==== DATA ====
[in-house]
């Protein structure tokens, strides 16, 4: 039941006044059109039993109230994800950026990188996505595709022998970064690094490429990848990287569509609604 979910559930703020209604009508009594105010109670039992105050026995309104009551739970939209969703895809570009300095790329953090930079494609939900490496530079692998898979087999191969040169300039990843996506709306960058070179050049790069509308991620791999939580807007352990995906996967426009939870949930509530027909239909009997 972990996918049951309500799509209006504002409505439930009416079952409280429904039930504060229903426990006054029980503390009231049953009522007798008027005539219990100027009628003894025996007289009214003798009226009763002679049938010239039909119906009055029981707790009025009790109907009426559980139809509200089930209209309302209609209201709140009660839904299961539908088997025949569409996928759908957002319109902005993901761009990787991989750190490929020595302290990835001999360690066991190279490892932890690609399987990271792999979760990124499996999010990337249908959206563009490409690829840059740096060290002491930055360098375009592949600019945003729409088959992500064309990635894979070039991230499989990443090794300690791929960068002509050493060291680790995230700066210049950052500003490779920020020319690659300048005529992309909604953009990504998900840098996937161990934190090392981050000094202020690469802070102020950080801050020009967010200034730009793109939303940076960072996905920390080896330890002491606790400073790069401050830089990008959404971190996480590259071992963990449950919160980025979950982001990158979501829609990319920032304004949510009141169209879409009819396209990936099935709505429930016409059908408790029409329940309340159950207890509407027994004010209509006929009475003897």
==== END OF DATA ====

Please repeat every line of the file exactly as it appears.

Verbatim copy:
[in-house]
């Protein structure tokens, strides 16, 4: 039941006044059109039993109230994800950026990188996505595709022998970064690094490429990848990287569509609604 979910559930703020209604009508009594105010109670039992105050026995309104009551739970939209969703895809570009300095790329953090930079494609939900490496530079692998898979087999191969040169300039990843996506709306960058070179050049790069509308991620791999939580807007352990995906996967426009939870949930509530027909239909009997 972990996918049951309500799509209006504002409505439930009416079952409280429904039930504060229903426990006054029980503390009231049953009522007798008027005539219990100027009628003894025996007289009214003798009226009763002679049938010239039909119906009055029981707790009025009790109907009426559980139809509200089930209209309302209609209201709140009660839904299961539908088997025949569409996928759908957002319109902005993901761009990787991989750190490929020595302290990835001999360690066991190279490892932890690609399987990271792999979760990124499996999010990337249908959206563009490409690829840059740096060290002491930055360098375009592949600019945003729409088959992500064309990635894979070039991230499989990443090794300690791929960068002509050493060291680790995230700066210049950052500003490779920020020319690659300048005529992309909604953009990504998900840098996937161990934190090392981050000094202020690469802070102020950080801050020009967010200034730009793109939303940076960072996905920390080896330890002491606790400073790069401050830089990008959404971190996480590259071992963990449950919160980025979950982001990158979501829609990319920032304004949510009141169209879409009819396209990936099935709505429930016409059908408790029409329940309340159950207890509407027994004010209509006929009475003897």